Last week I was mentioning how my lack of trust in Square Enix was
always rewarded with crappy games. Quite frankly, Square Enix does
not make any new games that are worthy of attention of worthy of the
$50-$60 price of admission. The only exceptions have been the ports
and remakes of old Final Fantasy games from the SNES and NES era.
Well, the group that brought us the remake of FF3 for the DS is now
remaking FF4 for the DS. It's a nice idea, but this one may also
be another pointless game. While FF4 has a really fun plot that was
kept a little too simplistic because of the technology of the day,
and this would be it an ideal candidate for being remade, it also
has been ported more times that one should see.
FF4 has now graced the SNES, PSX, WonderSwan, and GBA. With a new
remake, it will come to the DS. No single game should have this many
incarnations unless it's a puzzle game like Tetris. Even a puzzle
game would be pushing it's luck with so many releases over such a
large time frame.
Of course, by complaining about too many releases of the game, I'm
probably setting myself up to be a hypocrite, once again. Once FF4
is remade on the DS and it's released, I wouldn't be surprised to
see me in a frantic mood trying to hunt it down at the local
electronics retailers. I have spent too much money on FF4 as it is,
but I feel compelled...if it's as good of a remake as FF3 was on the
DS...I will need to buy this game.
I just wish Square Enix could bring this type of attention and hype
to it's old school fans over some new material. Afterall, I don't
think I'm the only fan of their games from the SNES and NES era who
is not all that excited about another emo-centric romp through a
bland but colorful world that will be known as FFXIII.
Anyway, it's a short post today because my time is quite short.
One of my favorite
puzzle games of all time was Mario's Picross on the GB. This game
came along, with very little publicity, back in the mid 1990's. It's
also one of the few puzzle games I constantly find myself coming
back to, despite having finished it a dozen times over. So,
if the listing on Gamestop is correct, then the new Picross game
for the DS may be in the future for America.
I have not heard
anything about this game up until now. It's no surprise since the
original was given so little attention. However, there have been
various and numerous Picross games on Nintendo systems in Japan over
the years since the original (the only one we Americans got) came
along. Of course, the times have changed. The DS is being marketed
for more casual of gamers, which implies more puzzle games and less
action titles. So, it's prime time for a new US release for a
Also, the DS
should make the ideal play field for a game that involves breaking
single tiles on 5x5, 10x10, and 15x15 grids of squares. I hope this
is not some confusion from a retailer, as we've seen many times in
the past, and is the truth...the wonderful truth that Picross will
return to America in the middle of the summer (around the end of
July). For once, this could mean there will be a summer game
released that makes me want to spend money for the first time since
the old SNES days.
If it does come
along, and if you're a puzzle fan, this is a game that you owe it to
yourself to buy...and hopefully good sales will entice Nintendo to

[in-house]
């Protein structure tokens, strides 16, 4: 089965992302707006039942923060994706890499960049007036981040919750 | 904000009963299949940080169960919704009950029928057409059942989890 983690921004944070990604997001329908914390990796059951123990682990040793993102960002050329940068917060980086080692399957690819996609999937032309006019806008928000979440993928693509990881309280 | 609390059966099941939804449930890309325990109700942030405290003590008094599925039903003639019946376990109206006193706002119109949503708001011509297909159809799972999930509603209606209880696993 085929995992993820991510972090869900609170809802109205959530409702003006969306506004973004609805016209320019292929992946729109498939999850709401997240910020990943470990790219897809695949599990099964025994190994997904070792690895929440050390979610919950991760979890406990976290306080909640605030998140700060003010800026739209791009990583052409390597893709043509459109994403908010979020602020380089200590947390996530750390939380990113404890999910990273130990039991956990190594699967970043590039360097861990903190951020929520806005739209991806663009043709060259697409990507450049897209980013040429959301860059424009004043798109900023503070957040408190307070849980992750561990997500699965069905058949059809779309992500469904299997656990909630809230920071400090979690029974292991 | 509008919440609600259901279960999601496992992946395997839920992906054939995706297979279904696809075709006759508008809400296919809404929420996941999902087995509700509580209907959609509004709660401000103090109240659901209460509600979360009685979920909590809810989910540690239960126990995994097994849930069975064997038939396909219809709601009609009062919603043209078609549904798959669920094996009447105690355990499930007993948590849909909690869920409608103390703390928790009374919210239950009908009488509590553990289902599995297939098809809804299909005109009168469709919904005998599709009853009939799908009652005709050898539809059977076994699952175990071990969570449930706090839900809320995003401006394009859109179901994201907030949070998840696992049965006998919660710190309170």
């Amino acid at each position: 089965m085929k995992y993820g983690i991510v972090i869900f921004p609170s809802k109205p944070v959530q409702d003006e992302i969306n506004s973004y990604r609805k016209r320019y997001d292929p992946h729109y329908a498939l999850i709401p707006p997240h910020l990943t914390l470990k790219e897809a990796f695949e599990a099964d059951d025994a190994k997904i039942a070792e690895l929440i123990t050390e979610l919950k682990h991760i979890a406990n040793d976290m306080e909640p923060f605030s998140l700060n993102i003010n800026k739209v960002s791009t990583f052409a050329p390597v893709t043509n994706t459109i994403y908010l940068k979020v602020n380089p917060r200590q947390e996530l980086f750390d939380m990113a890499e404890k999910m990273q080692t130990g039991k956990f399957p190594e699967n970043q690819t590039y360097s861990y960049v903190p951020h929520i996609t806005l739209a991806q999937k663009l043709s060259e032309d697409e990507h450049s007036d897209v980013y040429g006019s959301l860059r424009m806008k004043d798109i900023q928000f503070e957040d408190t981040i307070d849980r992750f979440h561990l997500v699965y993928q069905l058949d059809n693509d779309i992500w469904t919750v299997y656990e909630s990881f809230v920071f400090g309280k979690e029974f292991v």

keep showing America the Picross love.
I won't go into
too much detail on this subject change, since some people probably
have it TiVo'ed and have not seen it yet...but Heroes was f#@$ing
amazing last night. For all of the time that I've spent the last 9
months wondering what is wrong with this season of Lost, I'm glad to
see that Heroes is doing it all correctly.
When Lost was
hyped a few weeks ago about how
numerous people would die before the season was over, Lost said
nothing. So when people started to die on Lost, I thought it was
both unsurprising and also the people who've died so far (Locke's
father, for example) just didn't matter. Meanwhile, Heroes said
nothing in advance while important people were finished off in the
most brutal of ways.
spoilers follow, so you can end today's post now if you don't want
them to ruin any recorded Heroes.
First off, when
the Isaac/Peter love triangle was ended by their love interest,
Simone, being killed by Isaac's stupidity and rage, it was amazing
to see. Then, when Isaac finally met his end, it was even more
amazing and unexpected. However, that was nothing compared to the
triple kill of last night's episode. Between Malcolm McDowell's
character (I know his name, but he's always Malcolm McDowell...the
crazy and surprising "British guy") having his brain smashed apart
by a phased out fist to the skull, the boss of the paper mill (I
actually never did know his name...Bennet's boss) being shot
repeated Soprano style by his former pupil, and Ted having his brain
removed by Sylar...damn! I figured Ted was a goner, since Sylar
needed the radioactive power of his to conclude the story arc of
this season, but the other two blew me away.
While Lost gives
an expected death (since they announce, each week, that one the next
weeks Lost, "one of these characters will not survive") and of minor
characters, Heroes goes the other route. Nothing is announced
(well...almost nothing...there was one death announced prior to the
winter hiatus), nothing is planned out for the viewer, and there is
no way of guessing what would come. When Sylar was coming back to
reality last week, only to go completely insane after accidentally
killing his insane mother...expected, that was not.
Most of all, I
don't know of any show I've seen in which I want all the characters
to live, but I also want them to die because I know the writing will
make it worthwhile. It's not like Lost, which is poorly limited in
potential numbers of people due to the island. Heroes has 6 billion
people to pull from as a potential cast, and they seem to be ready
to use anyone and everyone needed...as long as it makes for an
amazing plot. I just hope that the next season of Heroes keeps up